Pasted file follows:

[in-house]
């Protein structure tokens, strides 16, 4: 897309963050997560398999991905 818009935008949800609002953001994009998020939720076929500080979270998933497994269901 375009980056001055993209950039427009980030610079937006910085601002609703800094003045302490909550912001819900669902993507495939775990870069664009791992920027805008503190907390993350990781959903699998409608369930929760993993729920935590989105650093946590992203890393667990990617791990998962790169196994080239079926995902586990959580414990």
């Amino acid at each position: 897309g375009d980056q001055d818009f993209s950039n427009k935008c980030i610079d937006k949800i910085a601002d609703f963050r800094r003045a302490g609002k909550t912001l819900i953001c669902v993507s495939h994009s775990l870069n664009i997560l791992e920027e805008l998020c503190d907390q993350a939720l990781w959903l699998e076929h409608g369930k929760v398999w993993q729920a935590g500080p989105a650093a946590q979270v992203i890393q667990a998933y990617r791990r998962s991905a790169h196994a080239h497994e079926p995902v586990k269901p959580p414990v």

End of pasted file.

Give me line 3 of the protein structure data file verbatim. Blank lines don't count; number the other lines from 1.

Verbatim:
């Amino acid at each position: 897309g375009d980056q001055d818009f993209s950039n427009k935008c980030i610079d937006k949800i910085a601002d609703f963050r800094r003045a302490g609002k909550t912001l819900i953001c669902v993507s495939h994009s775990l870069n664009i997560l791992e920027e805008l998020c503190d907390q993350a939720l990781w959903l699998e076929h409608g369930k929760v398999w993993q729920a935590g500080p989105a650093a946590q979270v992203i890393q667990a998933y990617r791990r998962s991905a790169h196994a080239h497994e079926p995902v586990k269901p959580p414990v």